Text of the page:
There’s a single, simple card that thieves could use to steal your identity if they got their hands on it. You probably carry it with you almost every day. It’s your driver’s license.
While many people are well aware of the risks that they face from credit card fraud, less attention is paid to what can happen if your driver’s license is lost or stolen. But like many other forms of identity theft, the aftereffects are never seen immediately.
What can thieves do with your driver’s license?
Your license contains a photo of you, as well as your name, address, age and other personal details. If you’re lucky and your license is stolen by a young thief, your best bet is that he or she will try to impersonate you in order to purchase alcohol or tobacco products. Not a great outcome by any means, but nothing that will harm your finances or leave a mark on your criminal record.
However, the most likely scenario is that a thief will use your license to avoid traffic violation penalties. If they are pulled over, all they have to do is pass off your license as their own. If the officer is convinced, the ticket will be written under your name. This is quite convenient for our thief but less so for you, as you’ll eventually be summoned to court to answer for the fine that you failed to pay, since you didn’t know that it existed.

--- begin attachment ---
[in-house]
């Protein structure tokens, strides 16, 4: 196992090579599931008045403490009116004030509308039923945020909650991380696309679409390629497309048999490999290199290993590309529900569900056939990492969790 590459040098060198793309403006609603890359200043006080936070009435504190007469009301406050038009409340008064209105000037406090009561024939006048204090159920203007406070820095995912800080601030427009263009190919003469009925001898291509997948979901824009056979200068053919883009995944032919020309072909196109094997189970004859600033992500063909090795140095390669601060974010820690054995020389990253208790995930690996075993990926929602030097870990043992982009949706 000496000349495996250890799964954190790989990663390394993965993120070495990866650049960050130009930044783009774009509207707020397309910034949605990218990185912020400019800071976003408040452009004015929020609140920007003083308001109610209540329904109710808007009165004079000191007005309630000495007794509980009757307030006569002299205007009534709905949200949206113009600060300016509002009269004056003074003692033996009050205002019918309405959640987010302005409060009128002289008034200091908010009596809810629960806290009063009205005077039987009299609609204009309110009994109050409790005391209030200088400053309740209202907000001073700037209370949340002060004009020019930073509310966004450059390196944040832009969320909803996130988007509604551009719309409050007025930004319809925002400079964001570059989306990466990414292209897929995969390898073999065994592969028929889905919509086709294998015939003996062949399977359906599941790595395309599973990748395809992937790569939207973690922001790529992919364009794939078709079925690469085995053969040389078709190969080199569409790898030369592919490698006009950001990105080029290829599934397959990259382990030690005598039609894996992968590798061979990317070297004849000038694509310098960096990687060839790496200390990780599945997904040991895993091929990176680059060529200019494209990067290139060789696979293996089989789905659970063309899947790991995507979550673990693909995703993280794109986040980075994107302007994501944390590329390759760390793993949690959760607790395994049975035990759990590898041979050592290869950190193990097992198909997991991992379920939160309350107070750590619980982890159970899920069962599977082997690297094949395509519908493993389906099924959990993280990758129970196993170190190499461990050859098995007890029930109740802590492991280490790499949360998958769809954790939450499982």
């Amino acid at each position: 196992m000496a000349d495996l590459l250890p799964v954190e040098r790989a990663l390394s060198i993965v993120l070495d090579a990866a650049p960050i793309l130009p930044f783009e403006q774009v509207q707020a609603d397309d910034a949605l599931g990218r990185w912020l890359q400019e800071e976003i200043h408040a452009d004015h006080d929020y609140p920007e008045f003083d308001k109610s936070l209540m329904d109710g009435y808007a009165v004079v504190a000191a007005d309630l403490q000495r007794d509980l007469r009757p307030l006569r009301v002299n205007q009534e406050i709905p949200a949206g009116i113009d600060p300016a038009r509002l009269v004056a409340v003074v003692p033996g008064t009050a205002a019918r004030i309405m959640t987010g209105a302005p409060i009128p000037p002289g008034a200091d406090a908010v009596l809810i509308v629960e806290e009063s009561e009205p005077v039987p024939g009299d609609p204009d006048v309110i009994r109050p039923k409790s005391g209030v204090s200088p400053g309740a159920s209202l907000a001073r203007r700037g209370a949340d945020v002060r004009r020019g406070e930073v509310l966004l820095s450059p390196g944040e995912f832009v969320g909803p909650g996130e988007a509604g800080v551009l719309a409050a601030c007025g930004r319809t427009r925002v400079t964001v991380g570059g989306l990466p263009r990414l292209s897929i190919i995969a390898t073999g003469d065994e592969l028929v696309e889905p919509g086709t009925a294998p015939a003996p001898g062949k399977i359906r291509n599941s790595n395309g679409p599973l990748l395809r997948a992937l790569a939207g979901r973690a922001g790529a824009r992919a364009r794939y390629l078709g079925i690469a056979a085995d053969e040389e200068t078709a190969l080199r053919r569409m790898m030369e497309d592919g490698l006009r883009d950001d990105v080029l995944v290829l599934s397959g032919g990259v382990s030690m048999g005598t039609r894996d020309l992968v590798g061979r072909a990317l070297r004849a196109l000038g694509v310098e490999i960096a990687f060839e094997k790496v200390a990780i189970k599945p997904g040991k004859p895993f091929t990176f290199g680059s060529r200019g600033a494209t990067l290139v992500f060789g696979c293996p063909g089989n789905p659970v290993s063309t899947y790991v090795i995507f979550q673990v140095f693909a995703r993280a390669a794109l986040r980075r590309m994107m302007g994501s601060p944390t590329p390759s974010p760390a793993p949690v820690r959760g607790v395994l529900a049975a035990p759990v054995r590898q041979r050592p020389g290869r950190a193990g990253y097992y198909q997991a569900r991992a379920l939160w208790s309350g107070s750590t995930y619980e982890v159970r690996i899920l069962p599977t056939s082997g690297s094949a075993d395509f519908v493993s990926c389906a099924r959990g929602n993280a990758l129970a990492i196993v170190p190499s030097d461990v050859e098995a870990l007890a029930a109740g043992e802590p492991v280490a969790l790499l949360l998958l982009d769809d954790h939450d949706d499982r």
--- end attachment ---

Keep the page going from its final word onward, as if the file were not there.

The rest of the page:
This won’t happen immediately. Police won’t necessarily burst through your door one night because you have an unpaid ticket. But if you encounter an officer of the law for any other reason, they may spot this outstanding issue while conducting a background check. The same could be said of potential employers considering you for a job. You could suddenly find yourself in a world of trouble without understanding why.
What to do when you lose your driver’s license?
It doesn’t matter if your wallet or purse is stolen, or if you simply lose track of the contents of your pockets. If you believe that you have lost your driver’s license, there are some important steps that you must take immediately, according to DMV.org.
- Contact the police. This is the first thing you want to do if you believe you have been robbed. Not only is there a chance that police might find the thief, but the existence of a police report will also help you contest any fraud committed in your name.
- Place a freeze on your credit reports. The information contained on your license could be used by a thief to create a financial account in your name. Seeking a freeze will prevent this from happening, and could protect you from some of the worst consequences of identity theft.
- Notify your state DMV. To prevent thieves from using your license as their own, your state may flag the number so police know that it has been stolen.
- Don’t drive until you get a replacement license! This goes without saying. You should get a new license as soon as possible, but you absolutely shouldn’t drive without one. Don’t risk additional violations during this stressful time.
We are always at risk of identity theft, in one form or another. The best thing we can do is act proactively to protect ourselves. An identity theft protection service like Identity Guard can help by monitoring your credit file, Social Security Number and public records. Our service will alert you to certain activity in your credit file that could be indicative of fraud, allowing you to take action immediately.